Gel ice packs on airplane

Hello all,
I’ve been doing some planning for my bilateral surgery with Dr. Hackman coming up in mid-May. I booked the flights and requested assistance at the airport, like many have suggested (thank you!). I was just on the TSA website looking for information on gel ice packs, and I copied this from their website:

"Gel Ice Packs

Carry On Bags: Yes (Special Instructions)

Checked Bags: Yes

Frozen liquid items are allowed through the checkpoint as long as they are frozen solid when presented for screening. If frozen liquid items are partially melted, slushy, or have any liquid at the bottom of the container, they must meet 3-1-1 liquids requirements.

Note that medically necessary gel ice packs in reasonable quantities are allowed regardless of their physical state of matter (e.g., melted or slushy) with or without the presence of breast milk. Please notify the TSA officer at the checkpoint for inspection."

I was under the impression that it was a little more tricky to get through with ice packs. Can anyone share their experience regarding this? Our travel time back home will be close to 8 hours including layover, so I was thinking about bringing an extra frozen ice pack in an insulated bag… if I’m interpreting this TSA info correctly.

And, as many others have also said, this forum has been a Godsend! I can’t tell you how much I appreciate reading all of your experiences and comments. This is a nerve-wracking journey (quite literally!), and I feel much more calm and better prepared for this because of all of you.

Many blessings, and thank you. :sparkling_heart:


@DeeCeeNorth - Actually, what you posted is great information. What we’ve advised is not to carry gel packs on board in case your particular TSA agent is picky & doesn’t accept your post surgical need for them. You should be able to get ice in a plastic bag from any flight attendant onboard the plane & (save the bag from the plane) in the airport at any food vendor who sells soda in cups i.e. McDonalds, Chidk-fil-a, etc. - Ask for a cup of ice & reuse your airplane bag (though you may be charged even if you don’t get a drink). If you opt to get ice on the plane, we do recommend that you have one or more thin towels or washcloths with you to place between the ice bag & your skin.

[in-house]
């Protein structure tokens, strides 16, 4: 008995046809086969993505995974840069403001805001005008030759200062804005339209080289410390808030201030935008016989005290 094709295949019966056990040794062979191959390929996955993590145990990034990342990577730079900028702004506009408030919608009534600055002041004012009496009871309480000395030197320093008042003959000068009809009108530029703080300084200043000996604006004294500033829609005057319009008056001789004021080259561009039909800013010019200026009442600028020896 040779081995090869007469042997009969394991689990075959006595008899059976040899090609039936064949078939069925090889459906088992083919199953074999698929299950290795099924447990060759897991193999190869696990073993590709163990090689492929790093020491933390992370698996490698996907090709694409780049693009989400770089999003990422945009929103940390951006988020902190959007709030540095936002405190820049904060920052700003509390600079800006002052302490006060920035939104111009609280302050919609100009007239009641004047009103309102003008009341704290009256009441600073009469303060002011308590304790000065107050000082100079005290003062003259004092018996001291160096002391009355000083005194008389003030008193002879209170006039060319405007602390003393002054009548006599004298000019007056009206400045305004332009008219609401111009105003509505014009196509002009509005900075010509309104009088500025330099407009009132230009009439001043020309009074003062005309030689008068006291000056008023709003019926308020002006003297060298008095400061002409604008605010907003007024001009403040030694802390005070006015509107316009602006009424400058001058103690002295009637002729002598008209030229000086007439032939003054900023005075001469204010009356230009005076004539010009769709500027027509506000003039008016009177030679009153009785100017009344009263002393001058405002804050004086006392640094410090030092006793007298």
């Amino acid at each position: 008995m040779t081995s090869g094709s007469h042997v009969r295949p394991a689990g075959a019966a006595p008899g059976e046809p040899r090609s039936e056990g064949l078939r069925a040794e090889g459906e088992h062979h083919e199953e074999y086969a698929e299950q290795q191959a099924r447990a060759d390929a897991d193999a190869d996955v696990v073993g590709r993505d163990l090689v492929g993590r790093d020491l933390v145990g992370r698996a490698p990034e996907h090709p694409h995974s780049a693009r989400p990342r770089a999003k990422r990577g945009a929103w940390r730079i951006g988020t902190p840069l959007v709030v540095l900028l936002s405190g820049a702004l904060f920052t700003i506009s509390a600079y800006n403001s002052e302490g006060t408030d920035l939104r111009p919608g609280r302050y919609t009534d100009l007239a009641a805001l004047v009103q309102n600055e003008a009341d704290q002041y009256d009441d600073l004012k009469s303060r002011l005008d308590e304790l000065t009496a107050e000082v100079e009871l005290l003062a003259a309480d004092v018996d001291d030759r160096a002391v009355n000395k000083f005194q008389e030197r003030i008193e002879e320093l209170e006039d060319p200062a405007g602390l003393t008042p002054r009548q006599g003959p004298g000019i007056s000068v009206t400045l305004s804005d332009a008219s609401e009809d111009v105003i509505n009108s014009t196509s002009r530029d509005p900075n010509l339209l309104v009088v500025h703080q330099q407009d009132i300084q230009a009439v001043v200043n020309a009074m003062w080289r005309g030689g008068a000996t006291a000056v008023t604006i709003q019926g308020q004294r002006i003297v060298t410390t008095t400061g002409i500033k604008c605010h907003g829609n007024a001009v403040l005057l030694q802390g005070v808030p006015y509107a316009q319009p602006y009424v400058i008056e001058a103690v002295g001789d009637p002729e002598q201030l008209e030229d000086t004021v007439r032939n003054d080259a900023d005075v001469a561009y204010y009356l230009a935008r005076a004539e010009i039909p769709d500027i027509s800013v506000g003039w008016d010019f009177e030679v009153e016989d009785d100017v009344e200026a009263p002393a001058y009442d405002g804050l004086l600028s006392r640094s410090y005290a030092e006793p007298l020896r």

My airport experience dictates that once the person who pushes your wheelchair gets you to your gate, whomever is with you can run errands for you (i.e. get food/ice/drinks) or can take you in the wheelchair to do those things. If you don’t have to walk through the airport, you may be fine taking short walks to do little side trips while waiting for your flights.

I’ve based the above recommendations on my experience w/ thawed gel packs that were taken away from me by TSA…I was not post ES surgery when I had them in my carry-on ice chest…just ignorant of the rules.

I’m really glad the information you’ve found here has been helpful & it’s great to know you’re preparing for surgery ahead of time rather than stressing at the last minute.

You know we’re here to answer any questions you have as you get closer to your surgery date. :hugs:


I’m glad that you’ve got surgery arranged and have find info on here helpful! It sounds as if the info you’ve found out is up to date, if you do decide to use your own ice packs I’d either print that info out or have their website & info handy on your phone to show if there’s any issues…plus maybe have a couple of cloths or towels handy with your carry on bag in case there is any problem and then you can ask for ice as @Isaiah_40_31 has suggested.
Let us know when you have a definite date!


Hi @DeeCeeNorth,

Thank you for the information. I didn’t know that those gel ice packs can be carried on board completely frozen though thats a bit difficult. I had them inside my checked bag.
After surgery in Denver they gave me Kerma fillable Ice Bags in large (No. 4003). One for cooling directly and one empty additional for traveling. Those are pretty handy and the personnel on board was very kind and happy to (re-)fill them.
Wishing you already good luck for comfy travels and your appointments / surgery.


Hi! I just flew Delta to Dr. Hackman from Florida out of Orlando airport. So maybe I can offer some insight.